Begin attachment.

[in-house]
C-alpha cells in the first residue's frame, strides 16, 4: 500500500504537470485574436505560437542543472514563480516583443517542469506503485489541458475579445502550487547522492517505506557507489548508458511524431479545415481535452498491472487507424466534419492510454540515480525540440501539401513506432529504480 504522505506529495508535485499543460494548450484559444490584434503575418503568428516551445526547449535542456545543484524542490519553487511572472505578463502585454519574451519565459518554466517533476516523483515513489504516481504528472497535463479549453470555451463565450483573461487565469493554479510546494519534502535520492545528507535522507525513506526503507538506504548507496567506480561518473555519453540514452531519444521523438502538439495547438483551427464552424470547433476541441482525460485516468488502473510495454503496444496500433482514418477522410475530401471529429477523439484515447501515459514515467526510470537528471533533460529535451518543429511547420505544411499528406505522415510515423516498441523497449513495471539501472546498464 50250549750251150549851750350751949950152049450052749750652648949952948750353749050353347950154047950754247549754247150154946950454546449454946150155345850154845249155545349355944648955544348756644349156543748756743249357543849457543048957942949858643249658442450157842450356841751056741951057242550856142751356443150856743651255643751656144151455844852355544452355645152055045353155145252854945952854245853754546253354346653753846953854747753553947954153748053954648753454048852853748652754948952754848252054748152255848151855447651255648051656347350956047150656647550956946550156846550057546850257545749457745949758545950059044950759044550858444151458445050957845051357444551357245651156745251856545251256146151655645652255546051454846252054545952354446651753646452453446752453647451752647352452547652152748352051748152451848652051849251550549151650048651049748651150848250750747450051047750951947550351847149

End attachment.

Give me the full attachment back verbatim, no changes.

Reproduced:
[in-house]
C-alpha cells in the first residue's frame, strides 16, 4: 500500500504537470485574436505560437542543472514563480516583443517542469506503485489541458475579445502550487547522492517505506557507489548508458511524431479545415481535452498491472487507424466534419492510454540515480525540440501539401513506432529504480 504522505506529495508535485499543460494548450484559444490584434503575418503568428516551445526547449535542456545543484524542490519553487511572472505578463502585454519574451519565459518554466517533476516523483515513489504516481504528472497535463479549453470555451463565450483573461487565469493554479510546494519534502535520492545528507535522507525513506526503507538506504548507496567506480561518473555519453540514452531519444521523438502538439495547438483551427464552424470547433476541441482525460485516468488502473510495454503496444496500433482514418477522410475530401471529429477523439484515447501515459514515467526510470537528471533533460529535451518543429511547420505544411499528406505522415510515423516498441523497449513495471539501472546498464 50250549750251150549851750350751949950152049450052749750652648949952948750353749050353347950154047950754247549754247150154946950454546449454946150155345850154845249155545349355944648955544348756644349156543748756743249357543849457543048957942949858643249658442450157842450356841751056741951057242550856142751356443150856743651255643751656144151455844852355544452355645152055045353155145252854945952854245853754546253354346653753846953854747753553947954153748053954648753454048852853748652754948952754848252054748152255848151855447651255648051656347350956047150656647550956946550156846550057546850257545749457745949758545950059044950759044550858444151458445050957845051357444551357245651156745251856545251256146151655645652255546051454846252054545952354446651753646452453446752453647451752647352452547652152748352051748152451848652051849251550549151650048651049748651150848250750747450051047750951947550351847149